Yet the work to ensure all children have access to a quality, affordable education continues. And far too many of our families are struggling to make ends meet in this economy.

But it doesn't have to be this way. We live in a country of tremendous wealth and resources. If we start making the right investments, our children will grow up to be a smart and productive generation of Americans. We've been so inspired by fast-food workers and their Fight for $15 and a union to provide for their families. That's why providers and parents are leading the charge to raise standards and wages in early learning so they can support their families, too.

Let your family and friends know you're stepping up to join the fight for early learning and child care this Election Day. Share this badge on your Facebook page now.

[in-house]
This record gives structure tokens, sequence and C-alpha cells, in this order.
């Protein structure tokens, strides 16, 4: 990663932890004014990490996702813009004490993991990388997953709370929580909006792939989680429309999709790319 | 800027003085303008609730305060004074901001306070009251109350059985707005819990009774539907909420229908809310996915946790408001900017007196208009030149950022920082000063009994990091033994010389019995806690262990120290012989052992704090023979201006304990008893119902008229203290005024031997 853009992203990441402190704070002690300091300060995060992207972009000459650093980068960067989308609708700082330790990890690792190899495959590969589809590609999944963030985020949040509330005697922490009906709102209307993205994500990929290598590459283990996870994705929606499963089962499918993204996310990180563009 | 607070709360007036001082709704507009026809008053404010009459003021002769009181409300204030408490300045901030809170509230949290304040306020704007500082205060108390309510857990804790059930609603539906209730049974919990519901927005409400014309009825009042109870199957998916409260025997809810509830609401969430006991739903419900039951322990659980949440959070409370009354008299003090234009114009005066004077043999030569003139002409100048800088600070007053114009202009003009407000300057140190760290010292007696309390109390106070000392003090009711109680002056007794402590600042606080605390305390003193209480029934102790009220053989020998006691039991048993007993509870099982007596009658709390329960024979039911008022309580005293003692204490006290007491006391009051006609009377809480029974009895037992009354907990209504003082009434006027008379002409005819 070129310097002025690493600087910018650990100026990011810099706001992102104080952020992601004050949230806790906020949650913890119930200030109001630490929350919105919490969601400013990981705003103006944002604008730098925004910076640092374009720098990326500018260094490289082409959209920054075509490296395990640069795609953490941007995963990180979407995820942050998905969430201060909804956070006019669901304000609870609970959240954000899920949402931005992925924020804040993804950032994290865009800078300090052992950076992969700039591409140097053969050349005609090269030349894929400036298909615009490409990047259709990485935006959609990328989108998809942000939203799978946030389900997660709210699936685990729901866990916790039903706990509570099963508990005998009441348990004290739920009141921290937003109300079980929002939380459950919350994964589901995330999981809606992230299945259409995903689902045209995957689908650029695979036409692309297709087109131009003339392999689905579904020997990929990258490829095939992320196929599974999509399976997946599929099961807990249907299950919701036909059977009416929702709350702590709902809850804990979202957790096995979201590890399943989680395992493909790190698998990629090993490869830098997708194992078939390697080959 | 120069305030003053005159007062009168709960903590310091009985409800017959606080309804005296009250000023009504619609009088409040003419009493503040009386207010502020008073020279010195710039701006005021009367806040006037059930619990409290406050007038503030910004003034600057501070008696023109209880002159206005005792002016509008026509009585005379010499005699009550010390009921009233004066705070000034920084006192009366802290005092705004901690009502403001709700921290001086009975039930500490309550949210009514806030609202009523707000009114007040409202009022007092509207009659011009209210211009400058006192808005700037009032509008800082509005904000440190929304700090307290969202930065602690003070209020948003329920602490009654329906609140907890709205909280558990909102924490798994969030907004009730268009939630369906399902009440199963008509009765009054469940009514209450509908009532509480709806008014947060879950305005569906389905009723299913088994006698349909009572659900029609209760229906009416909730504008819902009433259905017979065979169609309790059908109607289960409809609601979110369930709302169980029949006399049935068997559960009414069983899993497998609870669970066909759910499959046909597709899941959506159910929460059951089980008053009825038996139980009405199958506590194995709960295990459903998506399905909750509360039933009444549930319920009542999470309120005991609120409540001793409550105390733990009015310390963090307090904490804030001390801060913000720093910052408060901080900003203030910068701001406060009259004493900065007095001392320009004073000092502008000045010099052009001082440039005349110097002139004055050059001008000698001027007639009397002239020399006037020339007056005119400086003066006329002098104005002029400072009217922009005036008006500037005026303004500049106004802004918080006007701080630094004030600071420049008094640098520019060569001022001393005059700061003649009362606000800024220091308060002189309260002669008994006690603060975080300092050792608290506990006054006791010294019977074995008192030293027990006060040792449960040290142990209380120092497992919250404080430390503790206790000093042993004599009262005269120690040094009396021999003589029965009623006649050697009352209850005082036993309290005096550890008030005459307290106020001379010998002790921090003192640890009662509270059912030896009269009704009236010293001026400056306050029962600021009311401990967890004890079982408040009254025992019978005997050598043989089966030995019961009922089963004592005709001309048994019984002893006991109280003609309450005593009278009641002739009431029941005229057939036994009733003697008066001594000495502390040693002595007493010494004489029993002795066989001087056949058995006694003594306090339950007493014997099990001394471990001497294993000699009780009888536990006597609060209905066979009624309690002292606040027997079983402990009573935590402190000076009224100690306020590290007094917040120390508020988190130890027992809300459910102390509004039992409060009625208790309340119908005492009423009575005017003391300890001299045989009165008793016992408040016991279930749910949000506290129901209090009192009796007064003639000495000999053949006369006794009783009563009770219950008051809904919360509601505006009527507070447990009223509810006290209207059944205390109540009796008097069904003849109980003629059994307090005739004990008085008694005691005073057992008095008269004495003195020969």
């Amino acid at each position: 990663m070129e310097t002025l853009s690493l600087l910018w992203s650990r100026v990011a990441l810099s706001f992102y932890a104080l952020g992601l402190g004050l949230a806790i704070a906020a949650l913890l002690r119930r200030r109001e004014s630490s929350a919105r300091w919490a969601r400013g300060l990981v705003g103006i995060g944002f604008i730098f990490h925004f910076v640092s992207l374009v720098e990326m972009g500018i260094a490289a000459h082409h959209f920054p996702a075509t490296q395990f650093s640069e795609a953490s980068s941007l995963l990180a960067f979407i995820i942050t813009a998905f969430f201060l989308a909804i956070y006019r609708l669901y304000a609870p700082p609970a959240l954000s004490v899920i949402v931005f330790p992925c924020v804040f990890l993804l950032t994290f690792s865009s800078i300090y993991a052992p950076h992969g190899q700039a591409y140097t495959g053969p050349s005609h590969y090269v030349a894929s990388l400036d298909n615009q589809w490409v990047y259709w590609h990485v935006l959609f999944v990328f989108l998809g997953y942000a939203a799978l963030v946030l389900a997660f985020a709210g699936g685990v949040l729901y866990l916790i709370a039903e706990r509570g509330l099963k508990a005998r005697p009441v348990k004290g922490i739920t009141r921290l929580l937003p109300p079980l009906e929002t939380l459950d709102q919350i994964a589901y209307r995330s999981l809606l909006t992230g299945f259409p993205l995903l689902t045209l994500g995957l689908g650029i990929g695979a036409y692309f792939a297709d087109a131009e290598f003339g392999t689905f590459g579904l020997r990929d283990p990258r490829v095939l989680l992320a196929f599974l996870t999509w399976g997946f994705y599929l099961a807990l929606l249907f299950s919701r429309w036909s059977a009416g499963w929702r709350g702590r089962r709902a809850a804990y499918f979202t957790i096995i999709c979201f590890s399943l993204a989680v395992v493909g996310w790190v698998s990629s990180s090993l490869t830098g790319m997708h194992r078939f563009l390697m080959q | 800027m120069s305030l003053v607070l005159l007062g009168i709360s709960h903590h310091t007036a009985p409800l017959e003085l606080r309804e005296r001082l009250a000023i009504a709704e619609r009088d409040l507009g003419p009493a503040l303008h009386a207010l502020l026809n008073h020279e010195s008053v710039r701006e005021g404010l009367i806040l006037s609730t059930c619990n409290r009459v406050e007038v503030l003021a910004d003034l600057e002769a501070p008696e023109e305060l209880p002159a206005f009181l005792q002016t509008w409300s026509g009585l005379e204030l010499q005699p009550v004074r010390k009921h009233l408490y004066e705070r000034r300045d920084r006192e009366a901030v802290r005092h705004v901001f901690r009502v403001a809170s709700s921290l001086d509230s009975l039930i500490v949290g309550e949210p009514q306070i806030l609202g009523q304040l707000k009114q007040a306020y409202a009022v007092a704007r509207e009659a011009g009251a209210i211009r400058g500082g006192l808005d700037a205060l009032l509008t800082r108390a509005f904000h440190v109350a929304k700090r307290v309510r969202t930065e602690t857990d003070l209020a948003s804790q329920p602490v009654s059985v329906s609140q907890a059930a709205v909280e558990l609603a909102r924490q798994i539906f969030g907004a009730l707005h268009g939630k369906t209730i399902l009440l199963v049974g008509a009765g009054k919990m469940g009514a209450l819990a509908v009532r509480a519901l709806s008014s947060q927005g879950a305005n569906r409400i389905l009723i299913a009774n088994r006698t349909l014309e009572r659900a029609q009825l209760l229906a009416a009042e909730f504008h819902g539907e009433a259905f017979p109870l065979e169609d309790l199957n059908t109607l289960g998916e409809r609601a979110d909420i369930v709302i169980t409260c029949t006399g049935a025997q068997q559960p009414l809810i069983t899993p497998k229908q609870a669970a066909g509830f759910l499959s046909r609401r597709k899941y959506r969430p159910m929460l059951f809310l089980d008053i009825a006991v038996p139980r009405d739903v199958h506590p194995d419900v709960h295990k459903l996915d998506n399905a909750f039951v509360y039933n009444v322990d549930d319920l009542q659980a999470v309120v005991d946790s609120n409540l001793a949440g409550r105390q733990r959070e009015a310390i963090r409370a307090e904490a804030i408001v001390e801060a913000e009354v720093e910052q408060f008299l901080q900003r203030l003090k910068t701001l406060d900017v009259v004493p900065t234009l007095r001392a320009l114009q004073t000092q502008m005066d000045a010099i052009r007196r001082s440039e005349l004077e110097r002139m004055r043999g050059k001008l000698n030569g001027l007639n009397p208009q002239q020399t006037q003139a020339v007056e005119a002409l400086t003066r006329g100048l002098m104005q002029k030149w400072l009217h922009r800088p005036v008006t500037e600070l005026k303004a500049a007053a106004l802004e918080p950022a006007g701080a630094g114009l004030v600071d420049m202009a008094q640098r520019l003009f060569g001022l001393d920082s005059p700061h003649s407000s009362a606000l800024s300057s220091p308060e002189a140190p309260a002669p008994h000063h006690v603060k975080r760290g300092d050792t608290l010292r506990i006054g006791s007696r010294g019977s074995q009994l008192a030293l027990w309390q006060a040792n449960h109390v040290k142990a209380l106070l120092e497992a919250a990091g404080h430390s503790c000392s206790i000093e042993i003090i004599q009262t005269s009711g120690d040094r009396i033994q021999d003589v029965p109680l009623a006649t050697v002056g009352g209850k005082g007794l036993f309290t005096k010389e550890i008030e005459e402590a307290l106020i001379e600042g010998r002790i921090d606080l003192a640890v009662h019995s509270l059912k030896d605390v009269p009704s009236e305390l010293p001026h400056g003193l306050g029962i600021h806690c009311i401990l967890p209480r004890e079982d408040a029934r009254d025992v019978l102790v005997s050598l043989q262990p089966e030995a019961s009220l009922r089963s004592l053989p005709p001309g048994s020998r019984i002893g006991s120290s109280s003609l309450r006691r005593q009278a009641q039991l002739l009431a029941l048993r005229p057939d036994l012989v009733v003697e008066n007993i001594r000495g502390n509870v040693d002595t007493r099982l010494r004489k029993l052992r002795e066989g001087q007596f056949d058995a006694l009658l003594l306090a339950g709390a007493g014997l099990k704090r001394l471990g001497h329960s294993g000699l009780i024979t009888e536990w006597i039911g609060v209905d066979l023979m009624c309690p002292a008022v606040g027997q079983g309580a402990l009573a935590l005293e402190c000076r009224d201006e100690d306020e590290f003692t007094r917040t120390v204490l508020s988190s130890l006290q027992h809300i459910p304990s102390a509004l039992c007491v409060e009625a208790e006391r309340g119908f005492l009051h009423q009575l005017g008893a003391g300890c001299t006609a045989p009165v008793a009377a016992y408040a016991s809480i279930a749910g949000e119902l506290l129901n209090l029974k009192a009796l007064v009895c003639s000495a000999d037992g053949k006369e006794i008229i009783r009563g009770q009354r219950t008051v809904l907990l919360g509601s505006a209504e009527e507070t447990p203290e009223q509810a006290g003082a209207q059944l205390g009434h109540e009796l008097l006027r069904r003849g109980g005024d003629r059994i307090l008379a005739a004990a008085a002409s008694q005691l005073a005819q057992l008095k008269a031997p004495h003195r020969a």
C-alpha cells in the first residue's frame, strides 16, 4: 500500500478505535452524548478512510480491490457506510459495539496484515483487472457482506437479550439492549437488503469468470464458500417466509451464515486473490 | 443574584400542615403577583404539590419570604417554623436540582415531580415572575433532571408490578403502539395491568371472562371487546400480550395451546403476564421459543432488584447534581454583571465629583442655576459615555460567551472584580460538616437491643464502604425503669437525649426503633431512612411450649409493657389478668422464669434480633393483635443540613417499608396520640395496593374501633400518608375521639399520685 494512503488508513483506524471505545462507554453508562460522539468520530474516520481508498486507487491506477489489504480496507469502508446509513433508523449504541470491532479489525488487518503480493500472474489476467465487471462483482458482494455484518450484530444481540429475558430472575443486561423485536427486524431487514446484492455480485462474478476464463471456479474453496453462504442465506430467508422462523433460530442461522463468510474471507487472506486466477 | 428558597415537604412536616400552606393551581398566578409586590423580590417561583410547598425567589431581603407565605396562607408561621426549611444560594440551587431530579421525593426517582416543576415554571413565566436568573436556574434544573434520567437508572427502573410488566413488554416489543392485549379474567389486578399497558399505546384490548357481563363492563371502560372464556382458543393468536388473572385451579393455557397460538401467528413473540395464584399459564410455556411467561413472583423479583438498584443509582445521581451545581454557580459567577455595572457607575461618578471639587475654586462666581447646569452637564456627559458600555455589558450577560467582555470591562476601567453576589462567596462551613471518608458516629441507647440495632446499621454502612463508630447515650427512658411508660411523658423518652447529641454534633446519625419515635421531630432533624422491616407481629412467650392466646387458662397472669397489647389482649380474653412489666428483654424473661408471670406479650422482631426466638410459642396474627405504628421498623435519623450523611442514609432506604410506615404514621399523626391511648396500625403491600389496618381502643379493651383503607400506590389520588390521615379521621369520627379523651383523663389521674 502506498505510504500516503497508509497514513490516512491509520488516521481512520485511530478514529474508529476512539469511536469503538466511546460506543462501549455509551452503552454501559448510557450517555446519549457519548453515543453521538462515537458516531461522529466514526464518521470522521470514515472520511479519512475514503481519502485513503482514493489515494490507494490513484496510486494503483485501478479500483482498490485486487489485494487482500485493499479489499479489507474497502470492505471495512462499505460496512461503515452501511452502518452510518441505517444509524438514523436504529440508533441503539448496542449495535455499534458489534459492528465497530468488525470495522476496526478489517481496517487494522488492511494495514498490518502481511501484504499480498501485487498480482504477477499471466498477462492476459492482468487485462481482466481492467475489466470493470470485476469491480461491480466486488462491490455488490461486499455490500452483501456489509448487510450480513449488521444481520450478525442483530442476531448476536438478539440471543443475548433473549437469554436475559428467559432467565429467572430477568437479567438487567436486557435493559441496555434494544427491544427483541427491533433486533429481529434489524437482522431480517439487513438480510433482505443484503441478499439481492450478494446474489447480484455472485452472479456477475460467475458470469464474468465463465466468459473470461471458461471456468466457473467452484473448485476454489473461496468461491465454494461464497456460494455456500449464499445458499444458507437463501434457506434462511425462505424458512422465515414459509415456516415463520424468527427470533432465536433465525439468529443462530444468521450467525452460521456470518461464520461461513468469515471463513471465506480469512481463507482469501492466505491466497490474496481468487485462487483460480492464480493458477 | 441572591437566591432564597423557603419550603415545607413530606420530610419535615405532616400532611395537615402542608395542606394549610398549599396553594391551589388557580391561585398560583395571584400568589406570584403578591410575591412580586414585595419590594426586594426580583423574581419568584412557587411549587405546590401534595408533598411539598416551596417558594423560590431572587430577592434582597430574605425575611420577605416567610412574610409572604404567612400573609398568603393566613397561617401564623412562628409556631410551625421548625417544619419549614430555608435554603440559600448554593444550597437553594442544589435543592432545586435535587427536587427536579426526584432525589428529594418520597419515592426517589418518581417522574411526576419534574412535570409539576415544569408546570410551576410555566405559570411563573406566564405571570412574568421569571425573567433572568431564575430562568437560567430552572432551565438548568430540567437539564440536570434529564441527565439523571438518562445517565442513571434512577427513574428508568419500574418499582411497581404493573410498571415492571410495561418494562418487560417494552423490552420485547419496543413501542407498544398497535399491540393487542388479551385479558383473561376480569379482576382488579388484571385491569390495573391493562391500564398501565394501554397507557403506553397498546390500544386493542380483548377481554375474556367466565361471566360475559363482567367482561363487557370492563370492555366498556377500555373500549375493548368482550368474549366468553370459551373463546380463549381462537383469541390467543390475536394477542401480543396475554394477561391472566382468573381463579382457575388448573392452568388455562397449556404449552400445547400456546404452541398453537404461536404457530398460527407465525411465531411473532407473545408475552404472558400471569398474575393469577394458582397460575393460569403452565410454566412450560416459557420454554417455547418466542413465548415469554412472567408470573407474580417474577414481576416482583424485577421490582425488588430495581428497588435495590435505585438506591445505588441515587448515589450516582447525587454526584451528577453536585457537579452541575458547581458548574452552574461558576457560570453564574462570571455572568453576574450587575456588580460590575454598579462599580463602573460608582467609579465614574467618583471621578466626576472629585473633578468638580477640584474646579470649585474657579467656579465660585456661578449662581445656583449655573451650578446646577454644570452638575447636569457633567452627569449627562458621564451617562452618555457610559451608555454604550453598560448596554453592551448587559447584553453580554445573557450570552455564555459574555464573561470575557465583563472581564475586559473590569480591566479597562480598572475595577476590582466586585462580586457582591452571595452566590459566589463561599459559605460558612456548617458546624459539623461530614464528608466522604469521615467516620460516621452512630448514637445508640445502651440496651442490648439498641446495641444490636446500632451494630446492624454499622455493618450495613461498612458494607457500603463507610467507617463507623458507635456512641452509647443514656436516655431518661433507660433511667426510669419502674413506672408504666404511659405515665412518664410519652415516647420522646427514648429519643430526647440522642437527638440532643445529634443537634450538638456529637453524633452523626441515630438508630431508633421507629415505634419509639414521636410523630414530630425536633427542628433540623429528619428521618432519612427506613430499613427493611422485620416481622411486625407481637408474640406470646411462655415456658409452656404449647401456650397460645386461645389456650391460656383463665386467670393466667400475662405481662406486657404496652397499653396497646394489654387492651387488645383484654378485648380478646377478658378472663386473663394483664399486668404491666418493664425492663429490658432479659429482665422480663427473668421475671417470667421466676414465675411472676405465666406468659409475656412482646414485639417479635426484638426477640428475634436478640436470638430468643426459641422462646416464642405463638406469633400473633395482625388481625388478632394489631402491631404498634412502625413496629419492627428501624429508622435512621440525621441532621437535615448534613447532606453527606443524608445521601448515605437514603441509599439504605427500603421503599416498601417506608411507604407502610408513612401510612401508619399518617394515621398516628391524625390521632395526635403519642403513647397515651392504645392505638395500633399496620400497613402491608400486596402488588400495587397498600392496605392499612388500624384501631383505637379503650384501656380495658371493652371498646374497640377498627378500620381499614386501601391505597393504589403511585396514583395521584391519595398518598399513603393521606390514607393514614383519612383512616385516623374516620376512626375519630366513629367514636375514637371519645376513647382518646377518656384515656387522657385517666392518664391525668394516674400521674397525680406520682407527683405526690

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4:23 PM Eastern - Tuesday, October 21, 2014

Victory for Missouri Home Care Workers! #default

Victory for Missouri Home Care Workers!


After almost a year of bargaining, Missouri home care workers have reached a historic agreement with the state's Quality Home Care Council that will raise wages from an average of $8.58 per hour up to $10.15 per hour for many. Home care workers will also receive holiday pay for the first time.

This victory comes just a week after hundreds of home care workers met at the Home Care Workers Rising summit in St. Louis and rallied to demand Missouri Gov. Jay Nixon raise wages. More than a hundred home workers united in SEIU's Home Care Fight for $15 - both union and nonunion - attended the summit.